Metal Music Festival Survey https://cccusocialsciences.az1.qualtrics.com/SE/?SID=SV_8GEWBrtBdkXZdFH Dear Metal-head brothers and sisters \\m/ Our survey explores recreational nightlife culture and asks questions on your nightlife habits, health, friends and relationships, alcohol and drug use, sexual behaviour and other risk behaviour. The research is completely anonymous and non-judgmental, and the answers you provide will be treated confidentially. We are only interested in the answers you provide us with, not in who you are. Please be frank and honest in all your answers. Dear Metalheads, this survey is for an academic research paper and me and my team would truly appreciate you filling out this survey. Thank you in advance! Keep rocking!

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  • L57NT

    "I'd also make a case that Motorhead were punkish." It's true. However (and I think you've already implied this) early UK hardcore movement was partly (sometimes) influenced by early British heavy metal (Motorhead as the main source of course), especially bands like Discharge. You could find some very d-beat-like structures in some early NWOBHM, take a look here for example. So it's really hard to determine what was more important, and maybe impossible since everything was interconnected from the beginning..

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  • L57NT

    "The heaviness of course was already laid down by Black Sabbath's traditional Doom style but the heavy rhythms didn't come into until Metal crossed over with Punk" Regarding rhythms, maybe so.. I simply rarely think about 'heaviness' out of touch with actual guitar effects. I'd like to remind that we started this conversation by comparing earlier Slayer releases, and I simply argue why there's no significant difference between them in this regard for me subjectively. Actually SNM is my favourite album out of their discography, I believe "Evil has no boundaries" and "Show No Mercy" are more frenetic songs than anything they put on HA or RIB.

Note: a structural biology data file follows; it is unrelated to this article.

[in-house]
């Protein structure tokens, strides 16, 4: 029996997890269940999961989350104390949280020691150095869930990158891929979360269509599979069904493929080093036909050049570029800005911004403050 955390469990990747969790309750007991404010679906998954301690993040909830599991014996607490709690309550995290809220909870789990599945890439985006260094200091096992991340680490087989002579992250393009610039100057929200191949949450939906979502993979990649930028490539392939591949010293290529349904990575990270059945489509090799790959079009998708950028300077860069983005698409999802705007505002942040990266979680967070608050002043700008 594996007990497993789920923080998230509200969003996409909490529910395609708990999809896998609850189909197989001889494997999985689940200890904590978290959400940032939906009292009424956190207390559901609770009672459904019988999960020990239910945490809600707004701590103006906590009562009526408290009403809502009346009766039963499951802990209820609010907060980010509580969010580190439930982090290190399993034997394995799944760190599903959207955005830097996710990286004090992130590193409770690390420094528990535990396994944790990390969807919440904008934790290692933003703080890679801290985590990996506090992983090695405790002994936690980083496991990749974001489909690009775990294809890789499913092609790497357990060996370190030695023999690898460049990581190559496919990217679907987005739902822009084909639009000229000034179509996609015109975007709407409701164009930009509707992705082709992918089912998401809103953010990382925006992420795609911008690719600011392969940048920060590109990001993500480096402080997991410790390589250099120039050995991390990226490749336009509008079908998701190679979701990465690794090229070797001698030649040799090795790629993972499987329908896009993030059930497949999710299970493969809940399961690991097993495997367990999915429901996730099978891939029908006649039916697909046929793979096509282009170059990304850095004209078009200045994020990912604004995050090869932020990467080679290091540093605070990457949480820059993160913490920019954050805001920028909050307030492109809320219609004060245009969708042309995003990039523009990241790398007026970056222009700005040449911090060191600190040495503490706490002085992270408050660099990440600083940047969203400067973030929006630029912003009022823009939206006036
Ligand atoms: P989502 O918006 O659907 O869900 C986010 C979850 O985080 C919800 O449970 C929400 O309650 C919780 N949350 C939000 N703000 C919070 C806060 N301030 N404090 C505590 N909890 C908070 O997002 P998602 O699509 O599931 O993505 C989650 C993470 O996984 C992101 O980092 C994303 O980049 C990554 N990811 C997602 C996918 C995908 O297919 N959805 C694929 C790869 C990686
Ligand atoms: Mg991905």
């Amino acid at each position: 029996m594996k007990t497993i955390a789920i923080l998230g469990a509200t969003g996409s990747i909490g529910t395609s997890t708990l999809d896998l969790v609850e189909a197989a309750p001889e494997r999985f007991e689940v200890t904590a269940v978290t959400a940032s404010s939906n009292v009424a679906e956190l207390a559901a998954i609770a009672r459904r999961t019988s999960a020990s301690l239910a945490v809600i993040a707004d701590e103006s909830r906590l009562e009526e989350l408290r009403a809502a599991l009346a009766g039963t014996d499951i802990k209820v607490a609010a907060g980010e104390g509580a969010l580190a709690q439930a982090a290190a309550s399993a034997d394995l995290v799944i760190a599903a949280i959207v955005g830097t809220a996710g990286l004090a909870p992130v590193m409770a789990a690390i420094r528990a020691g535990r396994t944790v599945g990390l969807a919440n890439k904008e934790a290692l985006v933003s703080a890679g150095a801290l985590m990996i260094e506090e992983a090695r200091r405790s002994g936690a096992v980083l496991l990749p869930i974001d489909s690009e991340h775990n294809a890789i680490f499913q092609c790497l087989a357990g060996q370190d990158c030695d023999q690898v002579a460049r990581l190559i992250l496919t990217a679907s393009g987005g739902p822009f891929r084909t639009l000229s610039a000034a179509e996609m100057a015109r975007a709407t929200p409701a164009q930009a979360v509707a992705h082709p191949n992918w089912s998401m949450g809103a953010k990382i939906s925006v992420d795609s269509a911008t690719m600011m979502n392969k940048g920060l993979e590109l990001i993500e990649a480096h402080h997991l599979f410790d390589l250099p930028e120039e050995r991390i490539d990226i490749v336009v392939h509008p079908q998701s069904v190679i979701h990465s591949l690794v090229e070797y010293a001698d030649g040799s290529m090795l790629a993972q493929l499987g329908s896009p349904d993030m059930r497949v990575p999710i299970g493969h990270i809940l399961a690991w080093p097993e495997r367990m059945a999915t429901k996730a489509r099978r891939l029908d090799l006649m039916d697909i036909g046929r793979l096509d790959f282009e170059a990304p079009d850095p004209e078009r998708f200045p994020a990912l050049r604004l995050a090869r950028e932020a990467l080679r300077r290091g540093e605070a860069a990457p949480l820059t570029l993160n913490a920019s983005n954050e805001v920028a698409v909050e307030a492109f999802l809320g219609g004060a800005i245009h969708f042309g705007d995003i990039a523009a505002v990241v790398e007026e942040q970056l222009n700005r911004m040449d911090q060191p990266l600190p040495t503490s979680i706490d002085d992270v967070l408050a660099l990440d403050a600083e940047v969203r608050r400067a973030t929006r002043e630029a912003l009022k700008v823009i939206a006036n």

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  • L57NT

    "but it seems you are contradicting yourself here since." Not really, I just tried to get up on your point of view for a while, otherwise we have too different perception what defines 'heaviness' and ultimately are not able to discuss anything.

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  • bluegrassishhh

    Damn, 1000 characters is way too little. Anyway... Simply put, I'm saying that the minority shouldn't be so defining. Whatever wave you would prefer represents nu, it's undeniable that the genre has become much softer and otherwise different since Sepultura and the likes were the only thing around. The "newer" bands have next to nothing to do with metal, a lot of them fall close to post-grunge, industrial rock, or even rapcore. And it's pretty much universally accepted that those bands represent the genre, too. There are so many more bands belonging to that type of nu than there is of the kind you're referring to.

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  • bluegrassishhh

    "In regards to calling Nu Metal Alt. Rock, it's like calling Led Zeppelin a Folk band and not a Hard Rock because they have a few Folk songs." I know you're just trying to drive your point home, but no. It's not like that at all. I'm not going to pretend like I've heard every Led Zeppelin song, because I've never been a big fan and so I've never bothered, but I know what you're getting at; and it's an extremely bold comparison. You're putting one band's discography up against an entire genre where the majority of the bands would actually be the equivalents to Zep's folk-ish songs. Most nu bands don't sound like Sepultura, Otep or DD, they sound like P.O.D., Linkin Park, or Papa Roach. Why should such a tiny representation of nu metal w/ actual metal roots allow every other rock-sounding band in the genre to also be called metal - if Led Zeppelin can't be considered a folk band because they have too few folk songs?